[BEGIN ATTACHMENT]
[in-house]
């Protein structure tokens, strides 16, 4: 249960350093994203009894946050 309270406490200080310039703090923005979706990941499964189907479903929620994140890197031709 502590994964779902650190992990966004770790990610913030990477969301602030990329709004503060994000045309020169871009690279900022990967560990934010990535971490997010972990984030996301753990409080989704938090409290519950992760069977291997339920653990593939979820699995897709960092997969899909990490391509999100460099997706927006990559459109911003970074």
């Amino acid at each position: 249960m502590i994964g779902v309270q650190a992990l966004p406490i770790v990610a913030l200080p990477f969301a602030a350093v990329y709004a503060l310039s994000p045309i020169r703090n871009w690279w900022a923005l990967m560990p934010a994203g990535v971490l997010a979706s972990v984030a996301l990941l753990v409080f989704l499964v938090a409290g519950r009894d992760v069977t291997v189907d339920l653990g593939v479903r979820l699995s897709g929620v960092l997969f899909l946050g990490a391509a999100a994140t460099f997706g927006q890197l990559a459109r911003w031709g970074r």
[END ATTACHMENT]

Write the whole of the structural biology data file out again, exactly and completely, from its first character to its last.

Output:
[in-house]
């Protein structure tokens, strides 16, 4: 249960350093994203009894946050 309270406490200080310039703090923005979706990941499964189907479903929620994140890197031709 502590994964779902650190992990966004770790990610913030990477969301602030990329709004503060994000045309020169871009690279900022990967560990934010990535971490997010972990984030996301753990409080989704938090409290519950992760069977291997339920653990593939979820699995897709960092997969899909990490391509999100460099997706927006990559459109911003970074």
């Amino acid at each position: 249960m502590i994964g779902v309270q650190a992990l966004p406490i770790v990610a913030l200080p990477f969301a602030a350093v990329y709004a503060l310039s994000p045309i020169r703090n871009w690279w900022a923005l990967m560990p934010a994203g990535v971490l997010a979706s972990v984030a996301l990941l753990v409080f989704l499964v938090a409290g519950r009894d992760v069977t291997v189907d339920l653990g593939v479903r979820l699995s897709g929620v960092l997969f899909l946050g990490a391509a999100a994140t460099f997706g927006q890197l990559a459109r911003w031709g970074r």